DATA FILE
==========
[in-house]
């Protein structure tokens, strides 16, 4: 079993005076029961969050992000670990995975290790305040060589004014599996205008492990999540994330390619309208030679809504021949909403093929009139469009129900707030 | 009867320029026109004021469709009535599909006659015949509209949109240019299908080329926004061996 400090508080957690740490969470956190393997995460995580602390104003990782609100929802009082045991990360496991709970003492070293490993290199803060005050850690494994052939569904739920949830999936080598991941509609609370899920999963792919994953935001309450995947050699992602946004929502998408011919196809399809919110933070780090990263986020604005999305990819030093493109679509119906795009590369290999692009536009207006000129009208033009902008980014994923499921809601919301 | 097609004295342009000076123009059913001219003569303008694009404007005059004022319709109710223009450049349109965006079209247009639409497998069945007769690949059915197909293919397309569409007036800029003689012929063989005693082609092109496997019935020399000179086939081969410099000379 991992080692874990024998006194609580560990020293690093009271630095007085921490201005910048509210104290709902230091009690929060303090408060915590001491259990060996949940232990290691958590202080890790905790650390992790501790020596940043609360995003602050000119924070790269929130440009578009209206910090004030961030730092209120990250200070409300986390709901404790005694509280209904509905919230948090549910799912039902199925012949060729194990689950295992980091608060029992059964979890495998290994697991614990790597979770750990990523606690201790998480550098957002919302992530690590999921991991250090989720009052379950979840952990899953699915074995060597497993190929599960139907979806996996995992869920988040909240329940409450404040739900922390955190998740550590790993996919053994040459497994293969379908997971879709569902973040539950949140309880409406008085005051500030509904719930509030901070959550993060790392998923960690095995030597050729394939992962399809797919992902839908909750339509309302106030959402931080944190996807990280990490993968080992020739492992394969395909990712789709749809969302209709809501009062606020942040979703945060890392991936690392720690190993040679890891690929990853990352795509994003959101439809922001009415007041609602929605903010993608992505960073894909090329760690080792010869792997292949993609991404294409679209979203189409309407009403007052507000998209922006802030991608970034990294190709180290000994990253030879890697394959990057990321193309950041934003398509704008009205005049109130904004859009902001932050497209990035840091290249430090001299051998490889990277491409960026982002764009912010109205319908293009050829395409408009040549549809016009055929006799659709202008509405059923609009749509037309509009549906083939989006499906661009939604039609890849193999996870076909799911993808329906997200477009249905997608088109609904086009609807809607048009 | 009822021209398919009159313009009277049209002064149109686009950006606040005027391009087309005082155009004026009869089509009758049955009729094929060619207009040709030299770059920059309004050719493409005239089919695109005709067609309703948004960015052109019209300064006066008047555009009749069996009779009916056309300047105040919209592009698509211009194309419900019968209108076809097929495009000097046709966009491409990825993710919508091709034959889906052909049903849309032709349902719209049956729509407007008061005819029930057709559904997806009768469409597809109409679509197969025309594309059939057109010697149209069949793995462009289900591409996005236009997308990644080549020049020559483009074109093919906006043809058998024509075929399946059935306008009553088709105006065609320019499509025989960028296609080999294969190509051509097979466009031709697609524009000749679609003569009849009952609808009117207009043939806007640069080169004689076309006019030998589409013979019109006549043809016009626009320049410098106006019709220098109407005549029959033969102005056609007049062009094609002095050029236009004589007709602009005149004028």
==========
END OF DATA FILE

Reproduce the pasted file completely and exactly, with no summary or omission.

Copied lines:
[in-house]
């Protein structure tokens, strides 16, 4: 079993005076029961969050992000670990995975290790305040060589004014599996205008492990999540994330390619309208030679809504021949909403093929009139469009129900707030 | 009867320029026109004021469709009535599909006659015949509209949109240019299908080329926004061996 400090508080957690740490969470956190393997995460995580602390104003990782609100929802009082045991990360496991709970003492070293490993290199803060005050850690494994052939569904739920949830999936080598991941509609609370899920999963792919994953935001309450995947050699992602946004929502998408011919196809399809919110933070780090990263986020604005999305990819030093493109679509119906795009590369290999692009536009207006000129009208033009902008980014994923499921809601919301 | 097609004295342009000076123009059913001219003569303008694009404007005059004022319709109710223009450049349109965006079209247009639409497998069945007769690949059915197909293919397309569409007036800029003689012929063989005693082609092109496997019935020399000179086939081969410099000379 991992080692874990024998006194609580560990020293690093009271630095007085921490201005910048509210104290709902230091009690929060303090408060915590001491259990060996949940232990290691958590202080890790905790650390992790501790020596940043609360995003602050000119924070790269929130440009578009209206910090004030961030730092209120990250200070409300986390709901404790005694509280209904509905919230948090549910799912039902199925012949060729194990689950295992980091608060029992059964979890495998290994697991614990790597979770750990990523606690201790998480550098957002919302992530690590999921991991250090989720009052379950979840952990899953699915074995060597497993190929599960139907979806996996995992869920988040909240329940409450404040739900922390955190998740550590790993996919053994040459497994293969379908997971879709569902973040539950949140309880409406008085005051500030509904719930509030901070959550993060790392998923960690095995030597050729394939992962399809797919992902839908909750339509309302106030959402931080944190996807990280990490993968080992020739492992394969395909990712789709749809969302209709809501009062606020942040979703945060890392991936690392720690190993040679890891690929990853990352795509994003959101439809922001009415007041609602929605903010993608992505960073894909090329760690080792010869792997292949993609991404294409679209979203189409309407009403007052507000998209922006802030991608970034990294190709180290000994990253030879890697394959990057990321193309950041934003398509704008009205005049109130904004859009902001932050497209990035840091290249430090001299051998490889990277491409960026982002764009912010109205319908293009050829395409408009040549549809016009055929006799659709202008509405059923609009749509037309509009549906083939989006499906661009939604039609890849193999996870076909799911993808329906997200477009249905997608088109609904086009609807809607048009 | 009822021209398919009159313009009277049209002064149109686009950006606040005027391009087309005082155009004026009869089509009758049955009729094929060619207009040709030299770059920059309004050719493409005239089919695109005709067609309703948004960015052109019209300064006066008047555009009749069996009779009916056309300047105040919209592009698509211009194309419900019968209108076809097929495009000097046709966009491409990825993710919508091709034959889906052909049903849309032709349902719209049956729509407007008061005819029930057709559904997806009768469409597809109409679509197969025309594309059939057109010697149209069949793995462009289900591409996005236009997308990644080549020049020559483009074109093919906006043809058998024509075929399946059935306008009553088709105006065609320019499509025989960028296609080999294969190509051509097979466009031709697609524009000749679609003569009849009952609808009117207009043939806007640069080169004689076309006019030998589409013979019109006549043809016009626009320049410098106006019709220098109407005549029959033969102005056609007049062009094609002095050029236009004589007709602009005149004028």